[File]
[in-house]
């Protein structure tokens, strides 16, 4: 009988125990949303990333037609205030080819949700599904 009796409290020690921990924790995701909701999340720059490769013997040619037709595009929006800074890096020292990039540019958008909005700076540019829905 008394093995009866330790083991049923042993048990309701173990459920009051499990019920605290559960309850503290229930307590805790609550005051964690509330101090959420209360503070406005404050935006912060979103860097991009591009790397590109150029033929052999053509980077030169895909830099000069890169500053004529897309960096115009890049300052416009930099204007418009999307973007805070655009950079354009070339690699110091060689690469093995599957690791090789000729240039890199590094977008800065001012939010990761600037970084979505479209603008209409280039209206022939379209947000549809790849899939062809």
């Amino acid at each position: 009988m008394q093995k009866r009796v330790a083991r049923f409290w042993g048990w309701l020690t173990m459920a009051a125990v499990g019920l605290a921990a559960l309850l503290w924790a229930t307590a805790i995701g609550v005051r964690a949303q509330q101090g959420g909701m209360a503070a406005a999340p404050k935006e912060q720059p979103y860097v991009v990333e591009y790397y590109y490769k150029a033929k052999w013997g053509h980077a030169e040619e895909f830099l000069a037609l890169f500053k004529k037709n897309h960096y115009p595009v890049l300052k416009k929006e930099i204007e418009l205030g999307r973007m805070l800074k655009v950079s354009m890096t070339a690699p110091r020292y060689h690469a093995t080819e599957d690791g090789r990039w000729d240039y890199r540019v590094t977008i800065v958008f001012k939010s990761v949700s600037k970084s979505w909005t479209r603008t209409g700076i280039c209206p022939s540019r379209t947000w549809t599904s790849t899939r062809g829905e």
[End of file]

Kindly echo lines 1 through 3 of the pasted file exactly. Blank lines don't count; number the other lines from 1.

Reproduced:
[in-house]
């Protein structure tokens, strides 16, 4: 009988125990949303990333037609205030080819949700599904 009796409290020690921990924790995701909701999340720059490769013997040619037709595009929006800074890096020292990039540019958008909005700076540019829905 008394093995009866330790083991049923042993048990309701173990459920009051499990019920605290559960309850503290229930307590805790609550005051964690509330101090959420209360503070406005404050935006912060979103860097991009591009790397590109150029033929052999053509980077030169895909830099000069890169500053004529897309960096115009890049300052416009930099204007418009999307973007805070655009950079354009070339690699110091060689690469093995599957690791090789000729240039890199590094977008800065001012939010990761600037970084979505479209603008209409280039209206022939379209947000549809790849899939062809």
């Amino acid at each position: 009988m008394q093995k009866r009796v330790a083991r049923f409290w042993g048990w309701l020690t173990m459920a009051a125990v499990g019920l605290a921990a559960l309850l503290w924790a229930t307590a805790i995701g609550v005051r964690a949303q509330q101090g959420g909701m209360a503070a406005a999340p404050k935006e912060q720059p979103y860097v991009v990333e591009y790397y590109y490769k150029a033929k052999w013997g053509h980077a030169e040619e895909f830099l000069a037609l890169f500053k004529k037709n897309h960096y115009p595009v890049l300052k416009k929006e930099i204007e418009l205030g999307r973007m805070l800074k655009v950079s354009m890096t070339a690699p110091r020292y060689h690469a093995t080819e599957d690791g090789r990039w000729d240039y890199r540019v590094t977008i800065v958008f001012k939010s990761v949700s600037k970084s979505w909005t479209r603008t209409g700076i280039c209206p022939s540019r379209t947000w549809t599904s790849t899939r062809g829905e």